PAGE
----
Morning Skate: Which playoff bubble team could actually win the Stanley Cup?
Greg Wyshynski, senior writer: The Anaheim Ducks were my pick to win the Pacific Division and to emerge from the Western Conference. I also predicted that the Nashville Predators would miss the playoffs and the Edmonton Oilers would finish second, so it’s entirely possible I was under the influence of some sort of high-strength cold medication.
Those missteps aside, I still have to believe there’s something there with the Ducks, even if it’s as a team that slips into the final wild-card spot and somehow finagles a playoff run out of it.
Are they a mess? Yeah, at the moment. The Ducks have a 2.67 team goals-against average in 43 games, which is basically all to the credit of their goaltending: John Gibson posting a .923 save percentage in 33 games, and Ryan Miller posting a very respectable .935 save percentage in 11 appearances.
The problem is that Anaheim is giving up 34 shots per game, second most in the NHL, and generating 29.5 shots, third-fewest in the NHL. And 2.67 goals per game is unfortunately also what the Ducks are generating offensively this season, which ranks 25th. It’s basically what they averaged last season, but scoring is up all over the league in 2017-18. Except in Anaheim.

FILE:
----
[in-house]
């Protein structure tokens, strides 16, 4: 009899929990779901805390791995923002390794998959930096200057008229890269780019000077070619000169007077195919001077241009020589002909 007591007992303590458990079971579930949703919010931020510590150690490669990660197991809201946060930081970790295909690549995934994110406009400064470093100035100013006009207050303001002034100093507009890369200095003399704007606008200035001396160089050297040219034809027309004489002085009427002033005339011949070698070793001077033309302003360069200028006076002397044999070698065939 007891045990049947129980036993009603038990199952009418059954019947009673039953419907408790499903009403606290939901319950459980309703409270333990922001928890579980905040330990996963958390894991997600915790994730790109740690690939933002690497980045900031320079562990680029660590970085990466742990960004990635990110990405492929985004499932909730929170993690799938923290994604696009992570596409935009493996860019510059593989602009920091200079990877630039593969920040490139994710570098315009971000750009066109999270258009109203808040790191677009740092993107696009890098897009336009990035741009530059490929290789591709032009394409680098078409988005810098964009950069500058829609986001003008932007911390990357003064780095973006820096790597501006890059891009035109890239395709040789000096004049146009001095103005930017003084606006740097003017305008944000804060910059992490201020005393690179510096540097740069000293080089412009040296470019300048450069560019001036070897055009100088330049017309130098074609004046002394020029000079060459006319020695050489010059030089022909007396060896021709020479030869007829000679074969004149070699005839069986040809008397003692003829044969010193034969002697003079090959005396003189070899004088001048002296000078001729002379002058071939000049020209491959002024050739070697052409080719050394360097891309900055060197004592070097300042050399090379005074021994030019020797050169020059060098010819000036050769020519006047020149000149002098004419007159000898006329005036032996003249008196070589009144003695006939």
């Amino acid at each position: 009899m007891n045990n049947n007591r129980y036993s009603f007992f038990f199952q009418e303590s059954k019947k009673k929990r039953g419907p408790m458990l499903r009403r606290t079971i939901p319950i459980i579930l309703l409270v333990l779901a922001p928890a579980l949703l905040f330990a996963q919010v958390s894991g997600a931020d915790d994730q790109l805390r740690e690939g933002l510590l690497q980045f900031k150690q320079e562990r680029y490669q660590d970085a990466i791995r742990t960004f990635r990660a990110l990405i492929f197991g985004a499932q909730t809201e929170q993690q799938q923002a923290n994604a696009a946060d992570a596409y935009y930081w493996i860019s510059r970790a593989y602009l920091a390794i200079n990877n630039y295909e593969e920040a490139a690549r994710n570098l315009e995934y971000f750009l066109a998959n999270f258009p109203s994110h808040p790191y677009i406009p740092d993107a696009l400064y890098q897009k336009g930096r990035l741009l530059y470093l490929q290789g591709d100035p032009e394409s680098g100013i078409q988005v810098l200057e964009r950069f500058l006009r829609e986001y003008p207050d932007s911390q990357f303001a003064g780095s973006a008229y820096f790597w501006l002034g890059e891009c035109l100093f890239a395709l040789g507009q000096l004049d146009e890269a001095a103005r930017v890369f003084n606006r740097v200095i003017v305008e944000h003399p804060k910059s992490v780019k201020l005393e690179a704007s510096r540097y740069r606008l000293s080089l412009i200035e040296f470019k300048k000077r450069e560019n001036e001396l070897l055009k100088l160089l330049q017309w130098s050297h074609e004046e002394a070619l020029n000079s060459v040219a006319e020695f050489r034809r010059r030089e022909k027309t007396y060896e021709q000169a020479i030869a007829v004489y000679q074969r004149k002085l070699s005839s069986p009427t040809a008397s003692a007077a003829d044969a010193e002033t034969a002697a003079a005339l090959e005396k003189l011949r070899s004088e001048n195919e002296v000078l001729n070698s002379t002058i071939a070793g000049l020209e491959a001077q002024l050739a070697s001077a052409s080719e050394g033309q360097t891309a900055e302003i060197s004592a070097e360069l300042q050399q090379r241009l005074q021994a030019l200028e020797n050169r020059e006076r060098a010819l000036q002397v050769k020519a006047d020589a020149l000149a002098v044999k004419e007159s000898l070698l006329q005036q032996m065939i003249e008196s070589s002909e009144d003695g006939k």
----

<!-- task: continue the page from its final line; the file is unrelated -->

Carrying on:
Only two players on the roster have double-digit goals totals: Rickard Rakell (15 goals) and Jakob Silfverberg (11). Part of this is because of injury — Ryan Getzlaf has been limited to 19 games — and part of this is ineffectiveness. Corey Perry has only eight goals, for his lowest average of his career. Even newcomer Adam Henrique isn’t immune to the Ducks’ drought; he averaged more points (0.58 per game) with the New Jersey Devils than he has in 18 games since joining the Ducks (0.50).
But you know what? Maybe it all comes together at the right time. The health, the scoring and the goaltending that we already know is solid. Maybe GM Bob Murray makes another wacky, aggressive trade to boost a team whose collective fingers are basically slammed in the championship window that is shutting on them, even as they were a conference finalist last season.
Or maybe they miss the playoffs. Who knows?
Emily Kaplan, national NHL reporter: Early in the season, we talked about how competitive the Metropolitan Division was. The overachieving New Jersey Devils and New York Islanders spoiled the party for regulars (the Washington Capitals, Pittsburgh Penguins, New York Rangers), meaning that the race became even tighter than usual. But halfway through the season, there’s a new uber-competitive division, and I think this one features even more contenders: the Central.
As the Winnipeg Jets, Predators and St. Louis Blues settle as the likely top three, whatever team in this division breaks through the wild card — and I think two Central teams will take the two Western Conference wild-card slots — can make a hell of a Stanley Cup run. Every team in this division is still in the hunt. (Yes, even the Colorado Avalanche). The team I’d be most worried about? The Minnesota Wild.